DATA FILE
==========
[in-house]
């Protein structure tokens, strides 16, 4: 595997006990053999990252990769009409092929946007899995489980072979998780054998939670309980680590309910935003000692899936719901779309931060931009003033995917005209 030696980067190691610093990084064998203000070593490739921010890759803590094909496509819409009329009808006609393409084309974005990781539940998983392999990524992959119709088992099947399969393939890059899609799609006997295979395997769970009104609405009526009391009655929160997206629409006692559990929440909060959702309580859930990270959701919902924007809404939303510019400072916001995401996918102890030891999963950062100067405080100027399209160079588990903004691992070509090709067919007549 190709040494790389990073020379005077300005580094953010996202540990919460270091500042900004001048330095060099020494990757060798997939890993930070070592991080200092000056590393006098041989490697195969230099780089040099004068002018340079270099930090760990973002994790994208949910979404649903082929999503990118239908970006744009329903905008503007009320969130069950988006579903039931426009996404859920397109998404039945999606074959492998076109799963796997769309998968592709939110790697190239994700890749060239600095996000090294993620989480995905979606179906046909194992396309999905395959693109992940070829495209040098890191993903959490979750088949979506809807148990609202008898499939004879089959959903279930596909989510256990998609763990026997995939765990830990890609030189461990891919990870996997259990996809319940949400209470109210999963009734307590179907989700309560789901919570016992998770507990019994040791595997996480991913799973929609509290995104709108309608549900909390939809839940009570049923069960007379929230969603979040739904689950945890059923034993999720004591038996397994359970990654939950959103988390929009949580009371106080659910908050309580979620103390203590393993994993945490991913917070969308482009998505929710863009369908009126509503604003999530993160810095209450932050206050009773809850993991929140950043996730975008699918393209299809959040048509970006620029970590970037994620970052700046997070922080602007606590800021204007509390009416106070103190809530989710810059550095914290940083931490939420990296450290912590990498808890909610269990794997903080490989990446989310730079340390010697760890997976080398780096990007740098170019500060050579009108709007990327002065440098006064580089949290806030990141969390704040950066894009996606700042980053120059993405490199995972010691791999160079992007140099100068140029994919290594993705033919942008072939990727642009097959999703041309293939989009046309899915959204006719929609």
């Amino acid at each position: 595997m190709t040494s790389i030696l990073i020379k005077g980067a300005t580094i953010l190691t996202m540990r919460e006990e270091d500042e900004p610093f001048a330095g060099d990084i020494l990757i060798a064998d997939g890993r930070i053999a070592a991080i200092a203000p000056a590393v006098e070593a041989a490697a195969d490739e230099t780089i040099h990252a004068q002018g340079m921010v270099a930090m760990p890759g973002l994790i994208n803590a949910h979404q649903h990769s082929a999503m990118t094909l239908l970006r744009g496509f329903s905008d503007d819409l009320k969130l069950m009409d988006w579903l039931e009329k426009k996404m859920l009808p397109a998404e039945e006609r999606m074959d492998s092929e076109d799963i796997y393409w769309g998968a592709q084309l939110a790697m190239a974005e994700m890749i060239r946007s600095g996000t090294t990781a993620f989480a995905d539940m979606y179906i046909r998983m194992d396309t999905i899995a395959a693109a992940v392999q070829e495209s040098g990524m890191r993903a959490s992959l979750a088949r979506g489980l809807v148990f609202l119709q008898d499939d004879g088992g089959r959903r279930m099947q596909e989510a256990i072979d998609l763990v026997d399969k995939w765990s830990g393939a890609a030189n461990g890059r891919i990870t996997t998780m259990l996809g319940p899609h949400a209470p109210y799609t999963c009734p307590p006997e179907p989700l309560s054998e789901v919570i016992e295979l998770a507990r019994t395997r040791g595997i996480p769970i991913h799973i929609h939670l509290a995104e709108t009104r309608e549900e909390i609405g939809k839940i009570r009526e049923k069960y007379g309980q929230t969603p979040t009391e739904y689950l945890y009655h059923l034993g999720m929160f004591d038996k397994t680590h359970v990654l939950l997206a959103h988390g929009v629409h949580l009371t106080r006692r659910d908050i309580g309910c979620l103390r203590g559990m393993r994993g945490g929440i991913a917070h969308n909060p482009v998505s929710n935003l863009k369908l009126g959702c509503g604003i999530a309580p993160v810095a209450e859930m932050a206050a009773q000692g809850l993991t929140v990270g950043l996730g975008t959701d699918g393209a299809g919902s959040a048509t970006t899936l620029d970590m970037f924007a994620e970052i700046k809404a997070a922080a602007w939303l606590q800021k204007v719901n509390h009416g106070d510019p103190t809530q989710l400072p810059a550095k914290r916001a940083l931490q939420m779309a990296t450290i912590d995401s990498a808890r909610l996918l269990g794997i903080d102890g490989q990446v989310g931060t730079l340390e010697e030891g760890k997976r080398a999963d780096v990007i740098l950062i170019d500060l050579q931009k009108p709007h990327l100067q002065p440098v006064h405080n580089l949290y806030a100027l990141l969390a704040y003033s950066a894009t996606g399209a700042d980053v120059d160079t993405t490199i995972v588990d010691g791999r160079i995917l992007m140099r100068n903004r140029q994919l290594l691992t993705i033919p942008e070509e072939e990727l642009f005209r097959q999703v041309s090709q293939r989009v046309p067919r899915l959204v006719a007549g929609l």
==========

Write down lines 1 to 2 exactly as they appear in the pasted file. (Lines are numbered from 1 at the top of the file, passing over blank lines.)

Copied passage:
[in-house]
């Protein structure tokens, strides 16, 4: 595997006990053999990252990769009409092929946007899995489980072979998780054998939670309980680590309910935003000692899936719901779309931060931009003033995917005209 030696980067190691610093990084064998203000070593490739921010890759803590094909496509819409009329009808006609393409084309974005990781539940998983392999990524992959119709088992099947399969393939890059899609799609006997295979395997769970009104609405009526009391009655929160997206629409006692559990929440909060959702309580859930990270959701919902924007809404939303510019400072916001995401996918102890030891999963950062100067405080100027399209160079588990903004691992070509090709067919007549 190709040494790389990073020379005077300005580094953010996202540990919460270091500042900004001048330095060099020494990757060798997939890993930070070592991080200092000056590393006098041989490697195969230099780089040099004068002018340079270099930090760990973002994790994208949910979404649903082929999503990118239908970006744009329903905008503007009320969130069950988006579903039931426009996404859920397109998404039945999606074959492998076109799963796997769309998968592709939110790697190239994700890749060239600095996000090294993620989480995905979606179906046909194992396309999905395959693109992940070829495209040098890191993903959490979750088949979506809807148990609202008898499939004879089959959903279930596909989510256990998609763990026997995939765990830990890609030189461990891919990870996997259990996809319940949400209470109210999963009734307590179907989700309560789901919570016992998770507990019994040791595997996480991913799973929609509290995104709108309608549900909390939809839940009570049923069960007379929230969603979040739904689950945890059923034993999720004591038996397994359970990654939950959103988390929009949580009371106080659910908050309580979620103390203590393993994993945490991913917070969308482009998505929710863009369908009126509503604003999530993160810095209450932050206050009773809850993991929140950043996730975008699918393209299809959040048509970006620029970590970037994620970052700046997070922080602007606590800021204007509390009416106070103190809530989710810059550095914290940083931490939420990296450290912590990498808890909610269990794997903080490989990446989310730079340390010697760890997976080398780096990007740098170019500060050579009108709007990327002065440098006064580089949290806030990141969390704040950066894009996606700042980053120059993405490199995972010691791999160079992007140099100068140029994919290594993705033919942008072939990727642009097959999703041309293939989009046309899915959204006719929609």